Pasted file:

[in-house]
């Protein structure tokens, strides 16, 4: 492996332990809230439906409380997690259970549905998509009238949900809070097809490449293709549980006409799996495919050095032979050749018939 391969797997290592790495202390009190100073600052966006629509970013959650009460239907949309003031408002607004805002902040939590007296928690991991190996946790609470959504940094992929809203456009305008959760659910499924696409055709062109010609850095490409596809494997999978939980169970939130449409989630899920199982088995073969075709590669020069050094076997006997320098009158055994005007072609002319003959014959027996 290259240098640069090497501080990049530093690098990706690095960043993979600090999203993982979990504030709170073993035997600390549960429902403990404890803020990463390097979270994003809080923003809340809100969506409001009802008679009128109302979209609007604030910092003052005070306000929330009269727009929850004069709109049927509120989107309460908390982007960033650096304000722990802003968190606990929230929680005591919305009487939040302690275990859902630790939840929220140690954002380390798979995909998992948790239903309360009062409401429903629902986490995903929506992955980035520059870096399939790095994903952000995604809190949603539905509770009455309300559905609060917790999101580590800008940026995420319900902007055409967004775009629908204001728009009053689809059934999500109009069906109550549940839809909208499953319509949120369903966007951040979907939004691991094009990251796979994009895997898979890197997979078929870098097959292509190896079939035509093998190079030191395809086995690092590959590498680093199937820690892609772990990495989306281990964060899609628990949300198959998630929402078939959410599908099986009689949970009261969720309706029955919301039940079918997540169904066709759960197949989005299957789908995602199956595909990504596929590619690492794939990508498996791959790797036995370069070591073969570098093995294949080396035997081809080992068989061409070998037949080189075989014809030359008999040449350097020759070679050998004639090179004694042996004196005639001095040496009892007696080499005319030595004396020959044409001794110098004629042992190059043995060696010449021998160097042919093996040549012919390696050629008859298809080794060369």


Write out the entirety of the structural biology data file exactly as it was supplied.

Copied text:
[in-house]
């Protein structure tokens, strides 16, 4: 492996332990809230439906409380997690259970549905998509009238949900809070097809490449293709549980006409799996495919050095032979050749018939 391969797997290592790495202390009190100073600052966006629509970013959650009460239907949309003031408002607004805002902040939590007296928690991991190996946790609470959504940094992929809203456009305008959760659910499924696409055709062109010609850095490409596809494997999978939980169970939130449409989630899920199982088995073969075709590669020069050094076997006997320098009158055994005007072609002319003959014959027996 290259240098640069090497501080990049530093690098990706690095960043993979600090999203993982979990504030709170073993035997600390549960429902403990404890803020990463390097979270994003809080923003809340809100969506409001009802008679009128109302979209609007604030910092003052005070306000929330009269727009929850004069709109049927509120989107309460908390982007960033650096304000722990802003968190606990929230929680005591919305009487939040302690275990859902630790939840929220140690954002380390798979995909998992948790239903309360009062409401429903629902986490995903929506992955980035520059870096399939790095994903952000995604809190949603539905509770009455309300559905609060917790999101580590800008940026995420319900902007055409967004775009629908204001728009009053689809059934999500109009069906109550549940839809909208499953319509949120369903966007951040979907939004691991094009990251796979994009895997898979890197997979078929870098097959292509190896079939035509093998190079030191395809086995690092590959590498680093199937820690892609772990990495989306281990964060899609628990949300198959998630929402078939959410599908099986009689949970009261969720309706029955919301039940079918997540169904066709759960197949989005299957789908995602199956595909990504596929590619690492794939990508498996791959790797036995370069070591073969570098093995294949080396035997081809080992068989061409070998037949080189075989014809030359008999040449350097020759070679050998004639090179004694042996004196005639001095040496009892007696080499005319030595004396020959044409001794110098004629042992190059043995060696010449021998160097042919093996040549012919390696050629008859298809080794060369």